Ceylon Language Website Launched
Written by Alex Armstrong   
Monday, 21 November 2011

Ceylon, the JVM-based language that was mysteriously sprung upon an unsuspecting world in April, still hasn't been released, but it now has a dedicated community and a pre-release build of the Ceylon IDE is available "for the truly adventurous".

Ceylon, the brainchild of Gavin King, was first disclosed at QCon Beijing in a presentation entitled The Ceylon Project - the next generation of Java language?

In the months since the Beijing announcement, the development team of volunteers and a number of Red Hat employees have been working towards the first milestone release of this language designed for writing large programs in a team environment.

 

ceylon1

 

On its new community site, ceylon-lang.org, Ceylon is described as a general-purpose, imperative, statically-typed, block-structured, object-oriented, higher-order language featuring a syntax similar to Java and C#, and a type system based on the notion of principal types.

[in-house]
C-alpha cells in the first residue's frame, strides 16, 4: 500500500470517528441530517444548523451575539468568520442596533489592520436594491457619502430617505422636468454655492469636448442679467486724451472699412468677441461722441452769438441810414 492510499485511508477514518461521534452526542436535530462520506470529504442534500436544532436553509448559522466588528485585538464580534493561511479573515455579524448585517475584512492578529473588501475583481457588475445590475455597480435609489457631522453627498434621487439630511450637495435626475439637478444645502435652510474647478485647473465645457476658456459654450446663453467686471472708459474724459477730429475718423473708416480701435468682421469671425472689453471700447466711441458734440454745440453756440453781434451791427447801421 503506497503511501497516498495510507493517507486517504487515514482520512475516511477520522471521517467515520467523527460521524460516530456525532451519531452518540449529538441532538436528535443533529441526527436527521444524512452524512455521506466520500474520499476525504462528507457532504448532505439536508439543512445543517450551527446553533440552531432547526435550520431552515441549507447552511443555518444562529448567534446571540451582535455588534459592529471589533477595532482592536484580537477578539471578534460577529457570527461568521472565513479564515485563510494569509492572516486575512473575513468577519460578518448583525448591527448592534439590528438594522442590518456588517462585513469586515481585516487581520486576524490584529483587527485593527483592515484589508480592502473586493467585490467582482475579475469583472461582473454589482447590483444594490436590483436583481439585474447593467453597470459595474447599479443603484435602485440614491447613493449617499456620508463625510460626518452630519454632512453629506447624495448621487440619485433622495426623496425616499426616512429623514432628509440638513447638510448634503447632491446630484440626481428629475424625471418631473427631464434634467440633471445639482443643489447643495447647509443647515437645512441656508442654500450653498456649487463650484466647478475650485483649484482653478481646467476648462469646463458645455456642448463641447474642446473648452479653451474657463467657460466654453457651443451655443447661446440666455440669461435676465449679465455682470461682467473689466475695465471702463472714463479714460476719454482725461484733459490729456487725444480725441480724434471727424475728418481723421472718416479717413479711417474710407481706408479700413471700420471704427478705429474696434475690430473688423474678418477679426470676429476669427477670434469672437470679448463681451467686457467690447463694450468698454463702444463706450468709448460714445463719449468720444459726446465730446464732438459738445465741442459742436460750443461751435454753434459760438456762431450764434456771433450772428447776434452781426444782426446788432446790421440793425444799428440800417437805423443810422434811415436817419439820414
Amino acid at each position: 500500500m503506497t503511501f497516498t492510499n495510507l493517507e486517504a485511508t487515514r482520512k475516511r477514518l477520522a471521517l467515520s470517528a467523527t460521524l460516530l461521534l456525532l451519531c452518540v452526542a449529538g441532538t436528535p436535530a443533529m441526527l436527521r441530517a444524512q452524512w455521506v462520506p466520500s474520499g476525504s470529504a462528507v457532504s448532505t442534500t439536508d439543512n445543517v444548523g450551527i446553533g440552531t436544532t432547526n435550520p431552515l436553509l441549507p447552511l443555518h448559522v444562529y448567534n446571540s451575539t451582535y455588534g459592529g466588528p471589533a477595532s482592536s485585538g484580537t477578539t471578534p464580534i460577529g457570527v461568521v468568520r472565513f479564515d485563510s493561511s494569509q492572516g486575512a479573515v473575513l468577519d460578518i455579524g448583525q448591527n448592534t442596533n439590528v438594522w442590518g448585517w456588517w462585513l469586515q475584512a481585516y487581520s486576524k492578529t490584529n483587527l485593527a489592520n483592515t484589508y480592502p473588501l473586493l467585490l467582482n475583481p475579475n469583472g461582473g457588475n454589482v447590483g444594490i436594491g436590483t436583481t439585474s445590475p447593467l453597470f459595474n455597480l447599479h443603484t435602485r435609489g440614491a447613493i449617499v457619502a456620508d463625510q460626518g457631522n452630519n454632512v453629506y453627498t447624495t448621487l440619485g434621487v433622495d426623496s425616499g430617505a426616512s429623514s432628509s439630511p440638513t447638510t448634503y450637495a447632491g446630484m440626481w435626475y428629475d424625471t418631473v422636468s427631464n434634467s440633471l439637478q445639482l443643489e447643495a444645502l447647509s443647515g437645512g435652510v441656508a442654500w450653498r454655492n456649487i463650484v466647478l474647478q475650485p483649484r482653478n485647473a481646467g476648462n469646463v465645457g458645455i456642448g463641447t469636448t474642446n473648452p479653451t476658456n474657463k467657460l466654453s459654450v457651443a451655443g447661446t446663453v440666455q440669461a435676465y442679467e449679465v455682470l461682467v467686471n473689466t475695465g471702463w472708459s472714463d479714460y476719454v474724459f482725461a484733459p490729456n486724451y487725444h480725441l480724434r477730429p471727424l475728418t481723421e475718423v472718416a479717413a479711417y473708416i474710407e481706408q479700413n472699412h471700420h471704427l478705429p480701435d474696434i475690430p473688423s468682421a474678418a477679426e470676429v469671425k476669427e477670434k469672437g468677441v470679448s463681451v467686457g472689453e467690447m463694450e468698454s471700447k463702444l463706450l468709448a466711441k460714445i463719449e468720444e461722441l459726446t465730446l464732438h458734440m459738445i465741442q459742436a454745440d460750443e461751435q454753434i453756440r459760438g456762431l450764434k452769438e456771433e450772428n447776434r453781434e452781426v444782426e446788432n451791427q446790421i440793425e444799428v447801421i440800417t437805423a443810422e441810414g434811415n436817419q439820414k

We can also see a Hello World in Ceylon:

 void hello() {
print("Hello, World!"
}

which, of course, tells you absolutely nothing about the language!

For more Ceylon code, see the  Quick Introduction and the Tour of Ceylon.

In answer to the question Why?, the site explains:


Ceylon keeps the best bits of Java but improves things that in our experience are annoying, tedious, frustrating, difficult to understand, or bugprone. Furthermore, Ceylon makes it much easier to write generic code (frameworks or libraries), or to naturally describe treelike structures (especially user interfaces). Of course, Java isn't the only language with good ideas, so Ceylon looks for inspiration in other language families, in everything from Smalltalk to ML.

For those keen to try Ceylon before Milestone 1 is released, a special pre-release build of the Ceylon IDE, (which includes the compiler) is now available. See the features of this Eclipse plug-in here.

 

ceylon2

More Information:

Ceylon

Ceylon - a new Java killer?

 

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